Obituary: Tomboy Nancy (Mudge) Cato was in a league of her own

  • Article by: MARY LYNN SMITH , Star Tribune
  • Updated: July 28, 2012 - 7:27 PM

Nancy Mudge Cato

Kim Cato Purmort knew that her mother was a sports fanatic. But it wasn't until a Hollywood movie maker began calling that she discovered her mother had played second base in the legendary All-American Girls Professional Baseball League.

Nancy (Mudge) Cato, who died July 24 in her Elk River home at age 82, didn't like to draw attention to herself, her daughter said.

When actresses Geena Davis and Madonna took to the field in the 1992 movie "A League of Their Own," Cato pulled out the yellowed newspaper articles, her old glove, and some copies of reel-to-reel movie clips of her league-playing days for her daughter and grandchildren to see.

Cato joined the league in 1949 and spent the next six seasons playing for the Fort Wayne Daisies, the Springfield Sallies, Chicago Colleens, Kalamazoo Lassies, Battle Creek Belles and the Muskegon Belles. The baseball stats and the old articles gave Purmort a glimpse into the past that explained why her mother knew a thing or two about playing baseball.

It was a skill she picked up as a child in Bridgeport, N.Y., a town of about 250 people during the Depression. Outside the two-room schoolhouse, the boys gathered on the "grassy" yard worn to dirt for an impromptu game of baseball or "scrub" football, recalled Cato's brother, Baden Powell Mudge Jr. of Rome, N.Y. Sides were chosen, and his sister was always the first one picked, he said. "She could throw, run and hit," he said. "She could outrun all the boys."

When winter came, Cato skated alongside the boys on the iced-over pond in the farmer's field. "She could skate, oh boy," Mudge said. And in a game of marbles, "there were only one or two boys who could shoot better than her, and they didn't always win."

"She could have darn well been my brother," said Mudge, who recalled a Christmas morning when they awoke to find a baby carriage and doll for Cato. But his sister was more interested in her brother's football.

"She was a tomboy," Mudge said. His mother was a bit disappointed that Christmas when her only daughter wasn't thrilled with her new doll, Mudge said. Years later, that same tomboy from Bridgeport grew up to be a mom who was perplexed by an only daughter who wasn't as interested in sports as she was.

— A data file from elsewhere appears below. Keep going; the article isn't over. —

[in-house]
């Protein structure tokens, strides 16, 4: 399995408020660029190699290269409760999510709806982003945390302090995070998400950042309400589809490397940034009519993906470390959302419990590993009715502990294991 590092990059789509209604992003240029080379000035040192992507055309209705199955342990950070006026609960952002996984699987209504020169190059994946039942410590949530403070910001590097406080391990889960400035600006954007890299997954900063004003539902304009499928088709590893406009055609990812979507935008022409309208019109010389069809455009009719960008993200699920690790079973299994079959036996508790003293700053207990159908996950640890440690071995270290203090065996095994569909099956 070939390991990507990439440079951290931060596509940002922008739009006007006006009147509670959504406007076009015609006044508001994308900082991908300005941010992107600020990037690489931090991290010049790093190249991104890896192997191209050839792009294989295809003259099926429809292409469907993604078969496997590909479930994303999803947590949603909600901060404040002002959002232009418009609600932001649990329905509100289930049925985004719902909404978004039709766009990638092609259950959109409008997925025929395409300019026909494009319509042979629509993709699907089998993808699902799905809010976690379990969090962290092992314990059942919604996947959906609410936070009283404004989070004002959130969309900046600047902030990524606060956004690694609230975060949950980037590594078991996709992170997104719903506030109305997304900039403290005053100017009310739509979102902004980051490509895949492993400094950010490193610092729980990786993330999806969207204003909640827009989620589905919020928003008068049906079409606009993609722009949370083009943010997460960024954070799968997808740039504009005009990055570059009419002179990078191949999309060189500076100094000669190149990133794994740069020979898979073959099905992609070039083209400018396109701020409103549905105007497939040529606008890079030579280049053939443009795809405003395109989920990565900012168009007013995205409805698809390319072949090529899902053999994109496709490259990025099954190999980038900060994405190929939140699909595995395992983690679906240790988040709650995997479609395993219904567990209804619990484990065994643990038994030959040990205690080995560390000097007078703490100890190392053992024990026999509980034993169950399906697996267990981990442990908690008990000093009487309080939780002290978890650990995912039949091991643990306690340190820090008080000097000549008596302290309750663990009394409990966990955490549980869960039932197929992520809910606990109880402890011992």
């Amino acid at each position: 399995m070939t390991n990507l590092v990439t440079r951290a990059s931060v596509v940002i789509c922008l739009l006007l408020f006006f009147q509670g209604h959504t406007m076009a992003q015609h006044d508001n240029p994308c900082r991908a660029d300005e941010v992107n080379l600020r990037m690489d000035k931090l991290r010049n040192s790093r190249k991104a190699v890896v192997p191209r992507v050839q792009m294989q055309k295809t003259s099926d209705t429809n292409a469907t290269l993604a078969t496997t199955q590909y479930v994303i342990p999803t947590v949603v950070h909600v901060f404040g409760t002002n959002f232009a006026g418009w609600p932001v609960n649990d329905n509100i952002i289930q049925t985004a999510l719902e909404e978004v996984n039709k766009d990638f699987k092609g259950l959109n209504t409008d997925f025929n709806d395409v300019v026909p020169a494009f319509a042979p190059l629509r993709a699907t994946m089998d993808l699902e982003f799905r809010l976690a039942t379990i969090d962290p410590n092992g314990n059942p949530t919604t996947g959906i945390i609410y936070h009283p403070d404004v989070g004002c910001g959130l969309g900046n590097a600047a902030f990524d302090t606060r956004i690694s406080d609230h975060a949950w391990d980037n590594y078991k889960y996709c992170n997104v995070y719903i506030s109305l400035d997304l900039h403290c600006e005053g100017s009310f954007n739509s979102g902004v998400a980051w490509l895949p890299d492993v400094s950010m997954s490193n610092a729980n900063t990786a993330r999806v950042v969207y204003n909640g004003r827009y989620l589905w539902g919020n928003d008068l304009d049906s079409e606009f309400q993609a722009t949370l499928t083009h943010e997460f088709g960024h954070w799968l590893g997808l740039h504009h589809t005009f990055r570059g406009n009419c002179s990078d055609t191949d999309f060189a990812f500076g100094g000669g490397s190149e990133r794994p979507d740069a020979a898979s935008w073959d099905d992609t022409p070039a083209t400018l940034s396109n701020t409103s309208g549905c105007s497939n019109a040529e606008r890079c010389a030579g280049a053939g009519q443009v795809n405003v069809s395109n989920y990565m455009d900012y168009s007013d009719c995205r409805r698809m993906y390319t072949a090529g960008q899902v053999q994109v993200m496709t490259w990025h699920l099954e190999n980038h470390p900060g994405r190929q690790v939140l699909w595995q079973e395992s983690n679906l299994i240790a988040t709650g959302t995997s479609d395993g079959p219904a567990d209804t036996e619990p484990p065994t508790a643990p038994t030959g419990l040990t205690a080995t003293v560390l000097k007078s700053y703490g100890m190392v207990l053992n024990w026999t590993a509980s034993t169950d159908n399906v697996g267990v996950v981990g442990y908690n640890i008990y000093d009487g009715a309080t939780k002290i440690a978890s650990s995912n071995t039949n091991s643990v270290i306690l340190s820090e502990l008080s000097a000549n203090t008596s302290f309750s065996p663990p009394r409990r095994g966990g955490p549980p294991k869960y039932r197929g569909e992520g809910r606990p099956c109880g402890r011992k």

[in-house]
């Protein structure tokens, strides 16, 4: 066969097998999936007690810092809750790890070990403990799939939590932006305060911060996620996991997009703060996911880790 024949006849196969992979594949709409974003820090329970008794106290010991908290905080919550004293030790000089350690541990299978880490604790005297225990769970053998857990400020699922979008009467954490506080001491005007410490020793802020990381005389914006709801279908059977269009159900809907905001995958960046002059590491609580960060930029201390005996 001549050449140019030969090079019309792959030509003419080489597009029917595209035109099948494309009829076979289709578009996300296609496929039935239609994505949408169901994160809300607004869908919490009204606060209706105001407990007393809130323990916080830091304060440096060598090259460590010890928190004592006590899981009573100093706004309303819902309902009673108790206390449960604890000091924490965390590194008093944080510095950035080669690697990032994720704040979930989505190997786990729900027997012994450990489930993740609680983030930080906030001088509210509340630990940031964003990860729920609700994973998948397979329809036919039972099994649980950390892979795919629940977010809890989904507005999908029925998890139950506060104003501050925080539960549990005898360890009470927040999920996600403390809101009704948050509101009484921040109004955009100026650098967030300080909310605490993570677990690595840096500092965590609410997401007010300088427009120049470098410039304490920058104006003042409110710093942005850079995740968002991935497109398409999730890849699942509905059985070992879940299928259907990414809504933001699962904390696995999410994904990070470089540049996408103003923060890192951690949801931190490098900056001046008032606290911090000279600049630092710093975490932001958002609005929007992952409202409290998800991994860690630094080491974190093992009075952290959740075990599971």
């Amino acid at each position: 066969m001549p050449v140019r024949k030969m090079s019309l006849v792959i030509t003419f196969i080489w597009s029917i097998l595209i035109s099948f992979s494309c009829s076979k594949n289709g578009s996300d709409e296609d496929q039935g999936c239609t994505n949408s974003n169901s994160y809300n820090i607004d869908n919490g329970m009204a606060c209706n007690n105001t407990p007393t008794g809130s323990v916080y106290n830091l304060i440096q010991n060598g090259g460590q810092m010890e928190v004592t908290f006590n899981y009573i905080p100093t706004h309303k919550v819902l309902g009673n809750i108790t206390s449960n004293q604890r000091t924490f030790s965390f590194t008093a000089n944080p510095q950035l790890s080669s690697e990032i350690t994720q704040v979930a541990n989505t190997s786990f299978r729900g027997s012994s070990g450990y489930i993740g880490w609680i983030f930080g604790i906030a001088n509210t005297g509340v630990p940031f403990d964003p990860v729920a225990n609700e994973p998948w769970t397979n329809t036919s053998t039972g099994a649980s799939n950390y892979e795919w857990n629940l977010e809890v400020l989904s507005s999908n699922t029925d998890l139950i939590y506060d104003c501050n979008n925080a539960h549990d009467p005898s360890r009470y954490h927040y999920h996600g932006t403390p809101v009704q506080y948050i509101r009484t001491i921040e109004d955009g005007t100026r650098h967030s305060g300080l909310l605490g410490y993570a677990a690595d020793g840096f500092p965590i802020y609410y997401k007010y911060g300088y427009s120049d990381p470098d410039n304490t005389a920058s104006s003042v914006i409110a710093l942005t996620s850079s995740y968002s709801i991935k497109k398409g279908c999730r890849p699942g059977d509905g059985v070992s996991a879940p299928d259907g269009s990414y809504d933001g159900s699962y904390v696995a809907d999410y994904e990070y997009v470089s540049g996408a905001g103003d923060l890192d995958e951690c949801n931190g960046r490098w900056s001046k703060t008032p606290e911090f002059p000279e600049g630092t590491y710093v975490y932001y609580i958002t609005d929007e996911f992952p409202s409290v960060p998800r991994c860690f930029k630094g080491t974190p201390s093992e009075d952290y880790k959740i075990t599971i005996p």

"My mother was always so competitive," said Purmort, of Elk River. "I did just about every sport but I didn't have the drive. It totally made her crazy."

Her mother, a physical education teacher at the University of Minnesota for nearly two decades, played in local softball leagues, built part of her house, used a chainsaw until she was 70, plowed her asparagus fields until she was 78 and "could still kick my butt in tennis at 79," Purmort said. "I'm not kidding, and I'm not that bad."

"She was very feisty. A no-nonsense woman," Purmort said. Whether she was in the stands cheering for professional players, college athletes or her own grandchildren, Cato exuded excitement for the game. "She would yell at my kids, 'Get aggressive. Get scrappy,'" Purmort said.

Cato was a woman who was addicted to chocolate, orange pop and fast little sports cars. And while she could be strict and "very authoritarian," she also could be "mushy and gushy," her daughter said.

"She had a big heart," and devoted more than 15 of her later years to prison ministry, her daughter said.

At home, her mother, an "exceptional cook" constantly had people over for dinner.

"She used to say, 'You never know when you will be entertaining angels," Purmort said.

Cato also is survived by four grandchildren, five great-grandchildren and many nieces and nephews.

Visitation will be at 10 a.m. Monday at Gateway Church in Elk River, where a memorial service will be held at 11 a.m.

Mary Lynn Smith • 612-673-4788

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